What do shooting stars, weather and rocks falling from the sky have in common? Are you wondering whether we have gone mad asking such a question? Do rocks ever fall from the sky? Of course they do! You might know them better as “meteorites”, and they are meteors, or rocks from outer space, that fall down to the earth. And what does that have to do with weather? It’s not like they come down like rain! And before you say to yourself “meteor shower”, remember that a meteor is actually a shooting star, a space-rock that burns up in the Earth’s atmosphere. Related, yes, but weather, no.
The weather connection is through another word, generally used to mean “study of the weather”. That word is “meteorology”. As you can see, all three have something in common – the word “meteor”.
So what is this word, and how did it come to mean these different things?
Meteor came into English through French in the late 15th century. In French it was meteore. Very similar, you might think. Does this mean that it is a French word. Not at all. The next question we must ask ourselves is where did French get it from? The answer is from Medieval Latin meteorum, which meant “things in the heavens”. But this is not the end of the tale. Latin took the word from ancient Greek, and in Greek we can analyse the word to see what it really means.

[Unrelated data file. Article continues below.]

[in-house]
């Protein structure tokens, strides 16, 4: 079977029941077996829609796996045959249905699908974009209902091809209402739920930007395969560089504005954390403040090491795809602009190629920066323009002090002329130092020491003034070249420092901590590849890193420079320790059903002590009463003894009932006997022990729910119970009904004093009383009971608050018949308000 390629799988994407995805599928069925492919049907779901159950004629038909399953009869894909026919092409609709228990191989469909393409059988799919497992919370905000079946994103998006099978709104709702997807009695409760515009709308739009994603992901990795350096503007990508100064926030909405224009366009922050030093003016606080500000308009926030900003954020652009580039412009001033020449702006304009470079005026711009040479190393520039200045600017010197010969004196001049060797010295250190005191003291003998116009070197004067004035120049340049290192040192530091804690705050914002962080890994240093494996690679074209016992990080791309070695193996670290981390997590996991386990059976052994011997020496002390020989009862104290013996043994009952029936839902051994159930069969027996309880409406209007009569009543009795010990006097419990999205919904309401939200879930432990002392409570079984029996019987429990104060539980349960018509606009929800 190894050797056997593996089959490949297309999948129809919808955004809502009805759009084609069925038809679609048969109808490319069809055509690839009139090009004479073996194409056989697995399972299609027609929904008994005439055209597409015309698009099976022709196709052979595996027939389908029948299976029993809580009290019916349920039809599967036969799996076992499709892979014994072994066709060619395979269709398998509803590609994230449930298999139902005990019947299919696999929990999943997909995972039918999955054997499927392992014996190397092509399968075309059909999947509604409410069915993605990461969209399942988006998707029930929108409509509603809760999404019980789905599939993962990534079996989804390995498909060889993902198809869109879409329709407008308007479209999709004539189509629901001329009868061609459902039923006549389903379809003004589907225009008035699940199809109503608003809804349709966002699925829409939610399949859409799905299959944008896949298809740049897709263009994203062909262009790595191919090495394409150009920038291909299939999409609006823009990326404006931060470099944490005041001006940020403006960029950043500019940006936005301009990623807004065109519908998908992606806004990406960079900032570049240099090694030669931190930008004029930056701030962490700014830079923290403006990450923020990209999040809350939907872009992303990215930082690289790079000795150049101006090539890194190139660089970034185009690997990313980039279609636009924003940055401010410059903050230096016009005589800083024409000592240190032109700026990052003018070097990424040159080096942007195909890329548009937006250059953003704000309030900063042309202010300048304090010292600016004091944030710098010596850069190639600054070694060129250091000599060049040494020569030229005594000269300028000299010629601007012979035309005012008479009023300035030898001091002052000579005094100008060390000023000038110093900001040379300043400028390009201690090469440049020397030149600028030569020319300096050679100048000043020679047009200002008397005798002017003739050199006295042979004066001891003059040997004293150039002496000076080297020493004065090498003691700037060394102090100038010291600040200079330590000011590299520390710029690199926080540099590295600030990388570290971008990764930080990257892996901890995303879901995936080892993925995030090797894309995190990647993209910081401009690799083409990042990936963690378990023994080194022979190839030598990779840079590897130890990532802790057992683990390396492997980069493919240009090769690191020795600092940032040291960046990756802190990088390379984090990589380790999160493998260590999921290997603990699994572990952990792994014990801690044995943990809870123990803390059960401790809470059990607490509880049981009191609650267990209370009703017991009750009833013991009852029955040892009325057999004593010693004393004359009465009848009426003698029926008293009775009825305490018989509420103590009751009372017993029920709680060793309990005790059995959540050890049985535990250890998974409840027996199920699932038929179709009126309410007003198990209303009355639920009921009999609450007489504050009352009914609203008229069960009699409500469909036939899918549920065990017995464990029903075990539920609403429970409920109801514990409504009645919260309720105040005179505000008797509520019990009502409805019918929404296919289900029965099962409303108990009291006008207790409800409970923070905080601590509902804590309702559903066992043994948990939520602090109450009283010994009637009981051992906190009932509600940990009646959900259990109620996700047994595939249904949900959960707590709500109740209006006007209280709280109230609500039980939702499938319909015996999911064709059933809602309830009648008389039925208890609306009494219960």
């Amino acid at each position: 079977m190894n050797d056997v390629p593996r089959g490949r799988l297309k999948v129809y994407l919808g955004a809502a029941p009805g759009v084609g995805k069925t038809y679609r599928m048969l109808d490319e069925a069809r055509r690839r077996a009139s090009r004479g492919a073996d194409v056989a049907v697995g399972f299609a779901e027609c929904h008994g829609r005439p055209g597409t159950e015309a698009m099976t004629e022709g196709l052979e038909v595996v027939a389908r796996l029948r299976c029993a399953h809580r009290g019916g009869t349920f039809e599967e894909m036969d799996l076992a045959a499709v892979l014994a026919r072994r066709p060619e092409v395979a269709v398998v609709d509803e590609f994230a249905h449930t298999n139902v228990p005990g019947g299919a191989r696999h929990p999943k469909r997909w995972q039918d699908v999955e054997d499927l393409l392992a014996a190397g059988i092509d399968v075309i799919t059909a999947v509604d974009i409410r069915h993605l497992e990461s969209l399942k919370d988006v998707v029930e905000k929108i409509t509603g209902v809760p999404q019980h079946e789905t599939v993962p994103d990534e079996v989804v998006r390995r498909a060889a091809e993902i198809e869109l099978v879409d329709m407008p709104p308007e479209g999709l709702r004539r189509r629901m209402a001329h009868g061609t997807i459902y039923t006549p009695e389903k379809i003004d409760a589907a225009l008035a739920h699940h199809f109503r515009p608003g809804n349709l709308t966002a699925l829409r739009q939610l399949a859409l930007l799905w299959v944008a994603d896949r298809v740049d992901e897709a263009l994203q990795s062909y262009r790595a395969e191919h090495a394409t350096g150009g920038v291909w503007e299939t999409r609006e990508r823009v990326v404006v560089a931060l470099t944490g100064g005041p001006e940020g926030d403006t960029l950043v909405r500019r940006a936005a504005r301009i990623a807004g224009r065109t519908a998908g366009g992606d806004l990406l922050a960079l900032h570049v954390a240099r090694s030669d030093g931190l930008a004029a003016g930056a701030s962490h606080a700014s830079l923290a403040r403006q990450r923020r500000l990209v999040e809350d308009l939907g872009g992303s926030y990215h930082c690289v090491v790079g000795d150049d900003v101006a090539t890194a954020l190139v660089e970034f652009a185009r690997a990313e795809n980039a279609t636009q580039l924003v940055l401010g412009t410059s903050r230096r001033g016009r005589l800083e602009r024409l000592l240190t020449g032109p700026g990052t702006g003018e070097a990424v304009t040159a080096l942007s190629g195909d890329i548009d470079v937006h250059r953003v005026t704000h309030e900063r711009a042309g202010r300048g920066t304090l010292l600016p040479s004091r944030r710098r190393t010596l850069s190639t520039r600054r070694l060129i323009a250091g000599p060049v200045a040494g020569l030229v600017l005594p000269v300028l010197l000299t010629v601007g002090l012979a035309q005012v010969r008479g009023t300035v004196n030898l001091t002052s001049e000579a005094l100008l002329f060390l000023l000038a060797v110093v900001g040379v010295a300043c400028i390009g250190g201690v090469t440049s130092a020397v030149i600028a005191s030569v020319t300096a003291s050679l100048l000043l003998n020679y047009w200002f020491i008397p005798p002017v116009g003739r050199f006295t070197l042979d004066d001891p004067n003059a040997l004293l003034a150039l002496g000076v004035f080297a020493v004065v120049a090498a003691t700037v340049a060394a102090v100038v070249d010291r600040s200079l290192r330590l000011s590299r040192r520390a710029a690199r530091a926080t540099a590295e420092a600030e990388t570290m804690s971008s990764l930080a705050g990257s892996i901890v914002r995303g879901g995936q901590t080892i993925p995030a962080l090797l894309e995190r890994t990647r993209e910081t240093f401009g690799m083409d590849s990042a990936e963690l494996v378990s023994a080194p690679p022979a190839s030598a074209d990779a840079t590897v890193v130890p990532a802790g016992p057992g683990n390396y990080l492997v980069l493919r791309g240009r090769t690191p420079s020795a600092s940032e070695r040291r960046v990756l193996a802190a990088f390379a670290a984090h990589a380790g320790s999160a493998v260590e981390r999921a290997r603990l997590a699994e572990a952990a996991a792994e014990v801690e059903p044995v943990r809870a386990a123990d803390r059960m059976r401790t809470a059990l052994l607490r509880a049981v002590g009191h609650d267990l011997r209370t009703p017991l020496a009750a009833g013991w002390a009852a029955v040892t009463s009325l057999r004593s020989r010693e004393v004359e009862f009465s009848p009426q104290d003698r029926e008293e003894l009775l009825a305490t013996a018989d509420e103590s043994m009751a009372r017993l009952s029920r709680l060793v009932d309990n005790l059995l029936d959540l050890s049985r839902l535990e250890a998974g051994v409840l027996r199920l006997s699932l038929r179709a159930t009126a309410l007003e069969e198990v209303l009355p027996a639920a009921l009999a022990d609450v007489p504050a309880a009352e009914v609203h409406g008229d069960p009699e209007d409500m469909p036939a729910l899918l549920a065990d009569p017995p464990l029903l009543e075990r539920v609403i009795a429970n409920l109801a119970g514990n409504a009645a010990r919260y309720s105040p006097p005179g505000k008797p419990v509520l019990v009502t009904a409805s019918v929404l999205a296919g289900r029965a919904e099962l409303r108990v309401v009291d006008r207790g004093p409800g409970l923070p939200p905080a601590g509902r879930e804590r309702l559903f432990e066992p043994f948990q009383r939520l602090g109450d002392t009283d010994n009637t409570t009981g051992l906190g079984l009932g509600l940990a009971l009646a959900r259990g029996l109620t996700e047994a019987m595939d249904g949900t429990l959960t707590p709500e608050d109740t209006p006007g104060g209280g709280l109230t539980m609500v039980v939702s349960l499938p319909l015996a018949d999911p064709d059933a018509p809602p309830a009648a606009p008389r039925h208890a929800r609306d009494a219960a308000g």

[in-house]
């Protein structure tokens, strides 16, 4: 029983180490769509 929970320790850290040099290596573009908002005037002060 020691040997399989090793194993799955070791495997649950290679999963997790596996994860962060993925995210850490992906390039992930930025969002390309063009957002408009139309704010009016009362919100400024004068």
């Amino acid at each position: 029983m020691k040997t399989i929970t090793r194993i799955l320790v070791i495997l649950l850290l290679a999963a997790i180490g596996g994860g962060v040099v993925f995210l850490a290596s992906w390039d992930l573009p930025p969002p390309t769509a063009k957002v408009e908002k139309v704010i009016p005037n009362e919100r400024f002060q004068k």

The Greek word μετέωρα (meteora) can be broken into two parts: meta, which means “over, beyond” and aora, which comes from the verb αείρω/ αίρω (aeiro, airo), which meant “to raise, lift up”. Even today, in Modern Greek, αιωρείται (aioreitai) means “it hovers”. All this means that the original meaning of the word was “thing that is raised in the air”. And even in ancient times this developed to mean “things in the sky” and gradually came to have the meaning it does today.
Another interesting point is that the word “air” is in fact from the same root as αείρω (aeiro), which makes it a distant cousin, or cognate, of “meteor”.
Did you know:
One of the largest and most famous meteor craters is to be found in northern Arizona, desert of the U.S. It is 1,200m wide, 170m deep and calculated to be created 50,000 years ago! It is more commonly known as the Barringer Crater.
Title Photography: Mike Lewinski 2013
Amanda Scheliga 2007